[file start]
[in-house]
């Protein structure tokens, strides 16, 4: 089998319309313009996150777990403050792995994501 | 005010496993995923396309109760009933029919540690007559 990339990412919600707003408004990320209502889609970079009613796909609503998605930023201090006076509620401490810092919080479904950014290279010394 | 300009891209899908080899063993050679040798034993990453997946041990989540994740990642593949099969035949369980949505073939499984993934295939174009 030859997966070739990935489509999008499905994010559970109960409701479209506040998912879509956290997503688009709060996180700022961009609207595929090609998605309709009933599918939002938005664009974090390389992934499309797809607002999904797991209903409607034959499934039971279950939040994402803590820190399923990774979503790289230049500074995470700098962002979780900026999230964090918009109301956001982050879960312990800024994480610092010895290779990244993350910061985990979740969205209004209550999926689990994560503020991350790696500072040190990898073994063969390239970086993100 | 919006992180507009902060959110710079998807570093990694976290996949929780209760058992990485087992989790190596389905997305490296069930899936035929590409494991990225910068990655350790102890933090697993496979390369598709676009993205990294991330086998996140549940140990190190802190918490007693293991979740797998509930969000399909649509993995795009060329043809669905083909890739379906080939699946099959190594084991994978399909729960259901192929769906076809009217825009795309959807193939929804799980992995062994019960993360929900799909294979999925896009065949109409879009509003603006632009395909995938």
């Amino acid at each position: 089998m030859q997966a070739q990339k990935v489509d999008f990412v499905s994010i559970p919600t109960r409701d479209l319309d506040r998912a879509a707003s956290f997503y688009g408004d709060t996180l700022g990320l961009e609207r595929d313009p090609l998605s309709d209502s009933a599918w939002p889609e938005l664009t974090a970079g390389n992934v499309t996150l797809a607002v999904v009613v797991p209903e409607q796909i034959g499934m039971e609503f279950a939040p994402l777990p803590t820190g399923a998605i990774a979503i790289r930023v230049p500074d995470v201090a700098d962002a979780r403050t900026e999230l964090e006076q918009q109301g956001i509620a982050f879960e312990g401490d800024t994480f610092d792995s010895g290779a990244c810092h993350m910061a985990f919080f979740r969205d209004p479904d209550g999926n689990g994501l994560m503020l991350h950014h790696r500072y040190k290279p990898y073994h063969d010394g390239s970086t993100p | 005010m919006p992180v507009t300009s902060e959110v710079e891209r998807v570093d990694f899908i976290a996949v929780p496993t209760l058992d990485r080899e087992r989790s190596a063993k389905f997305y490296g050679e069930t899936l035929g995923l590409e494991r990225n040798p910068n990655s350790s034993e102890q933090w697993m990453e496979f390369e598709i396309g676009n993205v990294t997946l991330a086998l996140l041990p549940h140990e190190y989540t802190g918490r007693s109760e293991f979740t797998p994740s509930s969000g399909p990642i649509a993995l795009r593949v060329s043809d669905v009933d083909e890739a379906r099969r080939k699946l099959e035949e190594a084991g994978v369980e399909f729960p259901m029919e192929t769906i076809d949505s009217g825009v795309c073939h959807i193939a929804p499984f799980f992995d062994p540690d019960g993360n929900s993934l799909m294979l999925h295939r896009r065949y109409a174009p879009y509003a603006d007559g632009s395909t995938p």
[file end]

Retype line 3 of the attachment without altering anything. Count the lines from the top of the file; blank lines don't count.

């Amino acid at each position: 089998m030859q997966a070739q990339k990935v489509d999008f990412v499905s994010i559970p919600t109960r409701d479209l319309d506040r998912a879509a707003s956290f997503y688009g408004d709060t996180l700022g990320l961009e609207r595929d313009p090609l998605s309709d209502s009933a599918w939002p889609e938005l664009t974090a970079g390389n992934v499309t996150l797809a607002v999904v009613v797991p209903e409607q796909i034959g499934m039971e609503f279950a939040p994402l777990p803590t820190g399923a998605i990774a979503i790289r930023v230049p500074d995470v201090a700098d962002a979780r403050t900026e999230l964090e006076q918009q109301g956001i509620a982050f879960e312990g401490d800024t994480f610092d792995s010895g290779a990244c810092h993350m910061a985990f919080f979740r969205d209004p479904d209550g999926n689990g994501l994560m503020l991350h950014h790696r500072y040190k290279p990898y073994h063969d010394g390239s970086t993100p | 005010m919006p992180v507009t300009s902060e959110v710079e891209r998807v570093d990694f899908i976290a996949v929780p496993t209760l058992d990485r080899e087992r989790s190596a063993k389905f997305y490296g050679e069930t899936l035929g995923l590409e494991r990225n040798p910068n990655s350790s034993e102890q933090w697993m990453e496979f390369e598709i396309g676009n993205v990294t997946l991330a086998l996140l041990p549940h140990e190190y989540t802190g918490r007693s109760e293991f979740t797998p994740s509930s969000g399909p990642i649509a993995l795009r593949v060329s043809d669905v009933d083909e890739a379906r099969r080939k699946l099959e035949e190594a084991g994978v369980e399909f729960p259901m029919e192929t769906i076809d949505s009217g825009v795309c073939h959807i193939a929804p499984f799980f992995d062994p540690d019960g993360n929900s993934l799909m294979l999925h295939r896009r065949y109409a174009p879009y509003a603006d007559g632009s395909t995938p």